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AZ road trip, what's your longest or best trip?
#1
Did a marathon road trip for work, a two hour meeting with a customer in Gilbert AZ (Phoenix suburb). Not a fan of flying and wanted to get away, so I hopped in the truck and hit the road!

What's your favorite road trip you've taken? Longest? Most relaxing? Memorable? Just curious  tinybiggrin





Day 1 - Saturday
Wisconsin to Amarillo Texas - 17 hours

Oklahoma had so many interesting landmarks  tinylaughing
[Image: 20210424-191902.jpg]

Setting sun burning my eyes for an hour or so in Texas: tinycool

[Image: 20210424-195953.jpg]

But when the sun finally set, just beautiful:

[Image: 20210424-201452.jpg]


Day 2 - Sunday
Amarillo Texas to Phoenix Arizona - 11 hours

New Mexico starting to change from boring to beautiful:


[Image: 20210425-081116.jpg]

First time in Arizona / New Mexico, tried to capture some nice pics that will never do justice...

[Image: 20210425-154020.jpg]

[Image: 20210425-154641.jpg]

[Image: 20210425-154107.jpg]

Left home at 43 degrees, arrive to 94 degrees (F)

[Image: 20210425-165224.jpg]


Day 3 - Monday
Phoenix AZ to Albuquerque New Mexico - about 7 hours

Dodging deer in Wisconsin had me prepared ?

[Image: 20210426-163815-028.jpg]

And Mr. Ferguson kept me awake:

[Image: 20210426-165331.jpg]

Finally came over the mountains into Albuquerque, nap time:

[Image: 20210426-215419.jpg]

Day 4 - Tuesday
Albuquerque New Mexico to St Louis Missouri - 15 hours

Cant remember which state, either eastern New Mexico or Western Texas:

Leaning tower of the south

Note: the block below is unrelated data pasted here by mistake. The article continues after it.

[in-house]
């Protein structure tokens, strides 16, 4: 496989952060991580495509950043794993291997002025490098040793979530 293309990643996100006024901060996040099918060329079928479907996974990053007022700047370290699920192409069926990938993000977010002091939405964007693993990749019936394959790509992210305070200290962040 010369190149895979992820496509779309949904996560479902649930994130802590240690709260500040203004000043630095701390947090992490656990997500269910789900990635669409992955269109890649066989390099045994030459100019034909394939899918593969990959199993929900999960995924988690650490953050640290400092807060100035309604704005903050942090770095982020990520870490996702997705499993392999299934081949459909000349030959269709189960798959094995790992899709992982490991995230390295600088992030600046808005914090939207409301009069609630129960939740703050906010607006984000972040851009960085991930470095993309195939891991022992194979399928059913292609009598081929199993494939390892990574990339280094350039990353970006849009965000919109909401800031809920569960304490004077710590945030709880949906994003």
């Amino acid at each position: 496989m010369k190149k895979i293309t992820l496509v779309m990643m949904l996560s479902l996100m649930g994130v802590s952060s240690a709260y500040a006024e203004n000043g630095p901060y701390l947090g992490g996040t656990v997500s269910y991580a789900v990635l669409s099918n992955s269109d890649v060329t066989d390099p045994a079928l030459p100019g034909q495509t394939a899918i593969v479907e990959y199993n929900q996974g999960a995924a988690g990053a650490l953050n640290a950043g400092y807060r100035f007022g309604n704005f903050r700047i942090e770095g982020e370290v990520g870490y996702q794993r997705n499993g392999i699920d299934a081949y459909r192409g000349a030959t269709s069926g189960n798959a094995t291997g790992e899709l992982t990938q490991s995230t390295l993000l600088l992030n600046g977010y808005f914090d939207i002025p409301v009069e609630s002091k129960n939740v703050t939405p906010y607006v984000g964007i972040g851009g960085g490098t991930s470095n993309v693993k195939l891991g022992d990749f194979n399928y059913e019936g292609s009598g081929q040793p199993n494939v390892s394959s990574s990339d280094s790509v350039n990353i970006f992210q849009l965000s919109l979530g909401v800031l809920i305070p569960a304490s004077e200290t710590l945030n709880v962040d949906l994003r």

[Image: 20210427-132344.jpg]

Another good laugh for a bit  tinylaughing
[Image: 20210427-082150.jpg]


That's it for the pictures. But after sleeping for 2 hours at a rest area outside of St. Louis, hit the road day 5 for the final 6 hours from St. Louis to home.

Made it safe and sound, 3,500 miles (5600 KM) in 56 hours over 5 days. Not bad!

minusculebeercheers

Now I plot and plan for the next grand adventure. Maybe add some more time in to stop and enjoy the roses next time.
Reply
#2
I am not going to count my 31 day European road trip, because I didn't do any of the driving.

Here in the States it is a tie between my trip from West Palm Beach, through Minnesota, to Canada and back, and my road trip through Arizona and Mexico. Both were trips I took with my mother, where I did all the driving, we had no schedule, and no plan.

Both were memorable, they taught me that it is all the things that go unplanned and unexpected, that makes a memorable road trip. You never remember all the things that went right, but you remember all the things that went wrong.

We still talk about those trips, and still enjoy them every time we reminisce about them.
[Image: attachment.php?aid=8192]




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#3
Yes, a LOT of natural beauty in AZ and NM.  The Big Bend area of Texas is spectacular if one likes arid wilderness.

Cheers
[Image: 14sigsepia.jpg]

Location: The lost world, Elsewhen
Reply
#4
(05-01-2021, 03:23 PM)NightskyeB4Dawn Wrote: I am not going to count my 31 day European road trip, because I didn't do any of the driving.